11 year old child domestic worker Sabina Akhter was found in the street of Dhaka with multiple injuries caused by torture. The images of her battered and bruised face horrified the entire nation.

A month has been passed since the incident, perpetrator Ayesha Latif has not yet been arrested. Neither we have seen any visible attempt by police to capture the perpetrator. Instead, if the reports of the credible national media outlets are to be believed, the case may not go further as the accused has already cut a financial deal with Sabina’s family.

And call it a disgrace, our criminal justice system which includes lawmakers, police, prosecutors, and judges seems to have no issue with such an unethical deal.

It reminds me of Mahfuja Akhter Happy another 11 year old domestic child worker, the torture victim of Cricketer Sahadat and his wife Netro Sahdat. Happy was also found bettered and bruised in the street of Dhaka.

Soon after being reported, Shahadat and his wife fled and ran like criminal thugs, took police to go extra ordinary length, including phone tracking and numerous raids to capture them.

Yet, despite all the undeniable evidences of torture, they were acquitted by judge Tanjila Ismail of a tribunal for prevention of women and children repression in Dhaka.

The tribunal found the couple not guilty of the crime, as if, the girl’s torture was some ghostly event, or fabrication of media.

Poor girls like Sabina and Happy underscore the power of money and connection in Bangladeshi society. Rich and powerful couples like Sahadat-Netro and Ayesha- Taslim have exposed, despite economic advancement, Bangladesh still is a country of callous injustice and gross inequality, where the rich can get a better deal over the poor and can even get away with a crime as heinous and well documented as these.

They serve as dreadful reminder, that, far too often, Bangladesh’s commitment to rule of law is nothing more than an empty promise.

But more importantly, the failures to deliver justice in cases that are as well documented as Sabina and Happy, expose our criminal justice system naked in public- a system of which- known to be reasonable people such as prosecutors and judges are part of.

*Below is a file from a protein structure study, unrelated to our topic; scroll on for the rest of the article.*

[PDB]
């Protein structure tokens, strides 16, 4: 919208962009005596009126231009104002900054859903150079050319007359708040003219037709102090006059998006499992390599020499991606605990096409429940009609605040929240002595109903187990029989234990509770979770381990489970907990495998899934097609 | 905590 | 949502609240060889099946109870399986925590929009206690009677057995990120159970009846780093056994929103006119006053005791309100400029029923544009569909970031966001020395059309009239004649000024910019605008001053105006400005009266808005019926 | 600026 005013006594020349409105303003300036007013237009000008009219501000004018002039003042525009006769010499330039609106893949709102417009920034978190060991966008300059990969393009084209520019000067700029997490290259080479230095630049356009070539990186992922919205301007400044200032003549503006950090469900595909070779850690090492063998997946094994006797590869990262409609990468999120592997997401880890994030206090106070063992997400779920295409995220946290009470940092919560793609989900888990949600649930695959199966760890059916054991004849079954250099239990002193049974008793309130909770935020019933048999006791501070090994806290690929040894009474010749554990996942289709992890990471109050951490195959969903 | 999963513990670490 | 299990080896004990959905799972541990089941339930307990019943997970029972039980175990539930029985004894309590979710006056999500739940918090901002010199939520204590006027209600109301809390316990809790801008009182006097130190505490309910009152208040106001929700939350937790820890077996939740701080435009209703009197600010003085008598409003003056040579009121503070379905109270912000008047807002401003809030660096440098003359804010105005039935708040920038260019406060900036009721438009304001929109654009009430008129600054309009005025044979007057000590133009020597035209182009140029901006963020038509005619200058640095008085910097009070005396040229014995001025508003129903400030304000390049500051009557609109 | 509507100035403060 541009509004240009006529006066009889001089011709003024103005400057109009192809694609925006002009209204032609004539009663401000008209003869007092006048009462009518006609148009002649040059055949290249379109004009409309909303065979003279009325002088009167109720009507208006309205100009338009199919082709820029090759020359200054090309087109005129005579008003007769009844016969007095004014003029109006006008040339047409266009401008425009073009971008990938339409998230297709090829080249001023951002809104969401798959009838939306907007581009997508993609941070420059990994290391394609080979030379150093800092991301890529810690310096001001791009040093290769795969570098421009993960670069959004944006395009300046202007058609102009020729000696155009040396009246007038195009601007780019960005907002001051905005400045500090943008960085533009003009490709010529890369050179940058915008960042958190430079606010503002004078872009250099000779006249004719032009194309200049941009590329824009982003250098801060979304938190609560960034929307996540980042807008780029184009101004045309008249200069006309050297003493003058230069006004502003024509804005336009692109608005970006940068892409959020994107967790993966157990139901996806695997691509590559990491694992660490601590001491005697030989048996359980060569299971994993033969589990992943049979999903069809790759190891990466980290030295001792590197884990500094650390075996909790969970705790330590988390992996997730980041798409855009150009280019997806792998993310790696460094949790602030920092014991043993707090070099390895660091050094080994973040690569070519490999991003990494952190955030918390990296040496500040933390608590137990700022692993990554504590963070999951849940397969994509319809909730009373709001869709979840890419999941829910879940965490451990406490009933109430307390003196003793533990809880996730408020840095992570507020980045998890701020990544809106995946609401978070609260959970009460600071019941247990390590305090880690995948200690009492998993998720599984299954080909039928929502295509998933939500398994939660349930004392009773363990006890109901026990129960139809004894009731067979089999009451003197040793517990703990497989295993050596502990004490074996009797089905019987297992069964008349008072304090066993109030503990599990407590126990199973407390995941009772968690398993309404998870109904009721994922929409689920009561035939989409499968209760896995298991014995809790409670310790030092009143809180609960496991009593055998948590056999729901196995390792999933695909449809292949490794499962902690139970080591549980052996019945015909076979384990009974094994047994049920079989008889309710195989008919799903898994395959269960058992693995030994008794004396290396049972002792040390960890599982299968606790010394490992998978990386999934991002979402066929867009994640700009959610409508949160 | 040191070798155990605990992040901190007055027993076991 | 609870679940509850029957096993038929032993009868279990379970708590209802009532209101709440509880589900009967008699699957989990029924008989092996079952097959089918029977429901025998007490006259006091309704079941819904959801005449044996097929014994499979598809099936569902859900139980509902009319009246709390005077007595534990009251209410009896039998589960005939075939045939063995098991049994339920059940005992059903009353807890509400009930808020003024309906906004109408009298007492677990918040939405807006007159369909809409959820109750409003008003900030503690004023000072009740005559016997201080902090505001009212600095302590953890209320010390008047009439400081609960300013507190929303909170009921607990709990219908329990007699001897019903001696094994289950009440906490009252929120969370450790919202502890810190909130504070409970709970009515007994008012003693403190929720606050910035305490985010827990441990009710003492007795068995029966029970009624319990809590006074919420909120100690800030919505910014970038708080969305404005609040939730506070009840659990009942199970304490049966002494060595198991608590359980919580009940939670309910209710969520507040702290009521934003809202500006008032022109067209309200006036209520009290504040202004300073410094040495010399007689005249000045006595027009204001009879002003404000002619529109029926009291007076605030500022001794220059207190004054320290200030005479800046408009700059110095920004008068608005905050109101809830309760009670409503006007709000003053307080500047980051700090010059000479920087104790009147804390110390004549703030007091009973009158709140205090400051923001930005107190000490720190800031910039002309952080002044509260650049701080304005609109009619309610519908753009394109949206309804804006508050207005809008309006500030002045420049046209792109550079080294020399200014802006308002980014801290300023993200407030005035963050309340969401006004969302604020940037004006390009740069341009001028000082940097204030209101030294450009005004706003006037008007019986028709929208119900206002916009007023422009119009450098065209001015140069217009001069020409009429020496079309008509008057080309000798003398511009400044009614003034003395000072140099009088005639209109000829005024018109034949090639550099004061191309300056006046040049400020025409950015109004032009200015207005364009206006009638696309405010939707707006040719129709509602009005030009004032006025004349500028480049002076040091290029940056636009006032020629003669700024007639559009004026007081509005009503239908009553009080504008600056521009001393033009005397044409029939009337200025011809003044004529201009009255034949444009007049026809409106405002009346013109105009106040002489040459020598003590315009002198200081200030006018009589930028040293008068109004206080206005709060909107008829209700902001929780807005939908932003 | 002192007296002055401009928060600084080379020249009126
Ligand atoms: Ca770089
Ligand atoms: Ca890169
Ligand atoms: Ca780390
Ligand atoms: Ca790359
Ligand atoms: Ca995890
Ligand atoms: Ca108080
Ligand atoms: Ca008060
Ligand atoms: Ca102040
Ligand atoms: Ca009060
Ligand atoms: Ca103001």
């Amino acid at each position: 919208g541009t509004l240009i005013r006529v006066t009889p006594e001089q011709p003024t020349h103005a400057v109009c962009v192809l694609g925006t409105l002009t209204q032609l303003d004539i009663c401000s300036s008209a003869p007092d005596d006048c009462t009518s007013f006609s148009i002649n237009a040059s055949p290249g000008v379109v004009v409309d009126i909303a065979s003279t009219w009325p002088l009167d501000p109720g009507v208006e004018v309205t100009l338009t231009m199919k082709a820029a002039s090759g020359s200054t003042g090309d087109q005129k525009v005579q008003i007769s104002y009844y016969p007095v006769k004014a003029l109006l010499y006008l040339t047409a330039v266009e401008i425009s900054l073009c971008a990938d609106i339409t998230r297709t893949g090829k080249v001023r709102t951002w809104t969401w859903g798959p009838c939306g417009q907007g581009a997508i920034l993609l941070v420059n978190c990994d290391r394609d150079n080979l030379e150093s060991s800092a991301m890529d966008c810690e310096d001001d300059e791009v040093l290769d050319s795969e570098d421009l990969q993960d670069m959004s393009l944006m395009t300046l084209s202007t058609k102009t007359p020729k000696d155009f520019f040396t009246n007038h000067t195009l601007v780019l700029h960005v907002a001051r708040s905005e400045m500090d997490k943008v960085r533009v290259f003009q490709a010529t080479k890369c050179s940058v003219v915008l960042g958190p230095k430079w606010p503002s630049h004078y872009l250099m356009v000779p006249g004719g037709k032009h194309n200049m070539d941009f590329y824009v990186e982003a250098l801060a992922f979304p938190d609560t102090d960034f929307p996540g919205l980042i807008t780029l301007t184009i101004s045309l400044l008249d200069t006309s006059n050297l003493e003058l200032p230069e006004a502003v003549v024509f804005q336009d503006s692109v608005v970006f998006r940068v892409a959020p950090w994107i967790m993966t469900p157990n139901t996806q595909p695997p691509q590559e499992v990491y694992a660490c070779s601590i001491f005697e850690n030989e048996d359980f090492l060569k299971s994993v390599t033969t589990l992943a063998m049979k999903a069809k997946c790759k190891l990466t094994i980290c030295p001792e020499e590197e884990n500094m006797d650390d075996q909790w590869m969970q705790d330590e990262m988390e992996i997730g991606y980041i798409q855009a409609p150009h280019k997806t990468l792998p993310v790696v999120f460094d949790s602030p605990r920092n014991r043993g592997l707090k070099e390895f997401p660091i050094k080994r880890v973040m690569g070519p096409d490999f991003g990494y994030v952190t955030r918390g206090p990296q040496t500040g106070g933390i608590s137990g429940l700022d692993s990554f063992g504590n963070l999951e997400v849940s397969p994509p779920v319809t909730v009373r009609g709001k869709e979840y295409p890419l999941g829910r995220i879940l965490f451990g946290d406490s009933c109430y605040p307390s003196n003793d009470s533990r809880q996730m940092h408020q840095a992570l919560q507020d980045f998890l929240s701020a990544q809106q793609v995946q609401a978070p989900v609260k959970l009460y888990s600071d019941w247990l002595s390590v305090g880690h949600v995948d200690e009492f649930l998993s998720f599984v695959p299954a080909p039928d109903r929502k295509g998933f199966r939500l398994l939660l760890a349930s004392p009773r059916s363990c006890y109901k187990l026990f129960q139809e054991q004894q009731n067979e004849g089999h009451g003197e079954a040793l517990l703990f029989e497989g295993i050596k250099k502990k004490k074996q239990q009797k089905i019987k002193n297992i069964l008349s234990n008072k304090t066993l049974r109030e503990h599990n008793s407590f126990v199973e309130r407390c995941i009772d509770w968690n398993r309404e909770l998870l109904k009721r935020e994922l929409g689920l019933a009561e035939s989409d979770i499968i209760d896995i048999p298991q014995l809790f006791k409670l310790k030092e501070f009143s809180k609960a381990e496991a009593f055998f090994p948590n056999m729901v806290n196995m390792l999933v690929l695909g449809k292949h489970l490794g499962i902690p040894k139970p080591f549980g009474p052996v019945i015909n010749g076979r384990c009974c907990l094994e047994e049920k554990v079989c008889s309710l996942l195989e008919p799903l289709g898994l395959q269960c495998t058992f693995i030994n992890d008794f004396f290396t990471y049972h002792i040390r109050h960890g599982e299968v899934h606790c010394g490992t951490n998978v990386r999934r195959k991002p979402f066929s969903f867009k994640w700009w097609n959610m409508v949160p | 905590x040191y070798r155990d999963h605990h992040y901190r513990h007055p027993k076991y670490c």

After Happy’s verdict, media reported quoting the prosecutor of the Tribunal Ali Asgar, that the couple was being released as the prosecution failed to prove them guilty.

Considering the bitter reality, that the financial circumstances of the victims as poor as Sabina and Happy, that they care more about a livelihood and a financial future than justice, is indeed an advantage for wealthy criminals to cut a behind the door deal, and eventually escaping justice, it is understandable that the prosecutors some time may have trouble establishing a case beyond reasonable doubt which is required for criminal conviction.

But that was not meant to become a factor in Happy’s case. If justice was not to be done in a case as graphically well documented as this, then when?

It is widely rumoured within the legal circle that many prosecutors who are appointed by the state seek such appointments because their skills are so poor, it’s the only way they can make a living. The best skill they are rumoured to have is cutting leniency deals outside the court room and off the record, even some time willing to sell an innocent person down the river.

This is one of the main reason responsible for miscarriage of justice in Bangladesh, and our government and the lawmakers somehow learnt to keep a blind eye about it, pretending, that as the underprivileged like Happy and Sabina were assisted by counsel, their obligations have been fulfilled, which, to be honest, is nothing but a delusion, as it has long been recognized in the legal profession that the right to counsel is the right to effective assistance of counsel.

None, because of their positions, would know these ground realities better than Judges such as Tanjina Ismail.

Then the question was that, what had she done, knowing, as the trial judge she has an overarching duty to conduct a fair trial and to prevent a miscarriage of justice, and it is of course not a step too far for a judge to intervene where the interests of justice require it?

This is a common knowledge for the judges of the modern judiciary, that poor performance of the prosecutors and defence lawyers often leads to miscarriage of justice and this is why a more interventionist approach has become a common practice among the judges of modern judiciaries.

Recently in Australia, a trial judge Mark Dean called lawyer Benjamin Linder “Incredibly stupid” accusing that his failing meant the client could not get a fair trial.

In 1993 a British Royal Commission on criminal justice suggested the judges to take a more interventionist approach when they see lawyers performing poorly in the court.

A quote by Edmund Burke is very relevant in this context, “It is the duty of the judge to receive every offer of evidence, apparently material, suggested to him, though the parties themselves through negligence, ignorance, or corrupt collusion, should not bring it forward. A judge is not placed in that high situation merely as a passive instrument parties, He has a duty to his own, independent of them, and that duty is to investigate the truth”

As long as the Judges and prosecutors fail to take a firm stand, incidents like Happy and Sabina will keep happening, as those with money know that they can pay a way out of any wrongdoing, no matter how deadly the crime is.

A miscarriage of justice is not just about innocent people being found guilty. It is also about guilty people found innocent.